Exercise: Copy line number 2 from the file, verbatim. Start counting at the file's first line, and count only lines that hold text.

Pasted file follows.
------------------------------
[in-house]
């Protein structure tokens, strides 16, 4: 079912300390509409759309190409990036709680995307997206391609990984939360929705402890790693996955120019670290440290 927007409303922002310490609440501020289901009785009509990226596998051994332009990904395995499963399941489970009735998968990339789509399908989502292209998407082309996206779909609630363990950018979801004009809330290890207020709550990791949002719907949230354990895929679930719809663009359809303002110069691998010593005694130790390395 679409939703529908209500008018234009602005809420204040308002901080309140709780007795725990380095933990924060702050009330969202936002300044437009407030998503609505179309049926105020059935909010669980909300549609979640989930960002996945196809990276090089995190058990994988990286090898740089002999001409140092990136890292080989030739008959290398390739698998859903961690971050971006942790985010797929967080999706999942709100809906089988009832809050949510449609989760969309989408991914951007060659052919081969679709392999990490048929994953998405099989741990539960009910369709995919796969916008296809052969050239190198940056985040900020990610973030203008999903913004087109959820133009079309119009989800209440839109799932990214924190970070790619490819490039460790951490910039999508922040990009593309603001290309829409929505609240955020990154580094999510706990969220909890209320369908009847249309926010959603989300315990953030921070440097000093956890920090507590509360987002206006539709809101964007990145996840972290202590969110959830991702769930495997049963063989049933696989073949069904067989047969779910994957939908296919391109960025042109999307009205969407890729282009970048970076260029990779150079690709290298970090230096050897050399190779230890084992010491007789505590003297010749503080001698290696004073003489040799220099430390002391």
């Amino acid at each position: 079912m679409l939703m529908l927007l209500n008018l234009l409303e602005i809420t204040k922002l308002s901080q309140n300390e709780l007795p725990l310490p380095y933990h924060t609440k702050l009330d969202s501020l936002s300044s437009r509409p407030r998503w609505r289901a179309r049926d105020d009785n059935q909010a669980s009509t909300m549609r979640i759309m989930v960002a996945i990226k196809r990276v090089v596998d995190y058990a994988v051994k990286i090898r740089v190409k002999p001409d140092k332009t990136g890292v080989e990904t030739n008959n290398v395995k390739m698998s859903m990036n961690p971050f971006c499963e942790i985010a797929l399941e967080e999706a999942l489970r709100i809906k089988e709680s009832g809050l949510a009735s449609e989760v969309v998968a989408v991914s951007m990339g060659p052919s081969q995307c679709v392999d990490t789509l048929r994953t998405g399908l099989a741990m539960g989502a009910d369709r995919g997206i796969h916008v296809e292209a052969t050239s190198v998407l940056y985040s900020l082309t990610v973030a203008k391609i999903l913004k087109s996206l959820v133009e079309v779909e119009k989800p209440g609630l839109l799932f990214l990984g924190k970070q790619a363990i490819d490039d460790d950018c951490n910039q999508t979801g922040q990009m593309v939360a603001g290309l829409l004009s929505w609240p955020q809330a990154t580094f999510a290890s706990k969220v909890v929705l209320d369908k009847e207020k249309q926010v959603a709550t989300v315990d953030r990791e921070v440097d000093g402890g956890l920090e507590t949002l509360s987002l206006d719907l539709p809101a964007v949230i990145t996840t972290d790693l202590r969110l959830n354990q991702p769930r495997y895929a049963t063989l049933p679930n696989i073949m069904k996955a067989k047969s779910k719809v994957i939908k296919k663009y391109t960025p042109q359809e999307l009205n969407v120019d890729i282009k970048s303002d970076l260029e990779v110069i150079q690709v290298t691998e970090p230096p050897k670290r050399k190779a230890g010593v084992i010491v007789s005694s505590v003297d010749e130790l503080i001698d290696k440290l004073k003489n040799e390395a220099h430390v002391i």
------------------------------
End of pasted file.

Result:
């Protein structure tokens, strides 16, 4: 079912300390509409759309190409990036709680995307997206391609990984939360929705402890790693996955120019670290440290 927007409303922002310490609440501020289901009785009509990226596998051994332009990904395995499963399941489970009735998968990339789509399908989502292209998407082309996206779909609630363990950018979801004009809330290890207020709550990791949002719907949230354990895929679930719809663009359809303002110069691998010593005694130790390395 679409939703529908209500008018234009602005809420204040308002901080309140709780007795725990380095933990924060702050009330969202936002300044437009407030998503609505179309049926105020059935909010669980909300549609979640989930960002996945196809990276090089995190058990994988990286090898740089002999001409140092990136890292080989030739008959290398390739698998859903961690971050971006942790985010797929967080999706999942709100809906089988009832809050949510449609989760969309989408991914951007060659052919081969679709392999990490048929994953998405099989741990539960009910369709995919796969916008296809052969050239190198940056985040900020990610973030203008999903913004087109959820133009079309119009989800209440839109799932990214924190970070790619490819490039460790951490910039999508922040990009593309603001290309829409929505609240955020990154580094999510706990969220909890209320369908009847249309926010959603989300315990953030921070440097000093956890920090507590509360987002206006539709809101964007990145996840972290202590969110959830991702769930495997049963063989049933696989073949069904067989047969779910994957939908296919391109960025042109999307009205969407890729282009970048970076260029990779150079690709290298970090230096050897050399190779230890084992010491007789505590003297010749503080001698290696004073003489040799220099430390002391």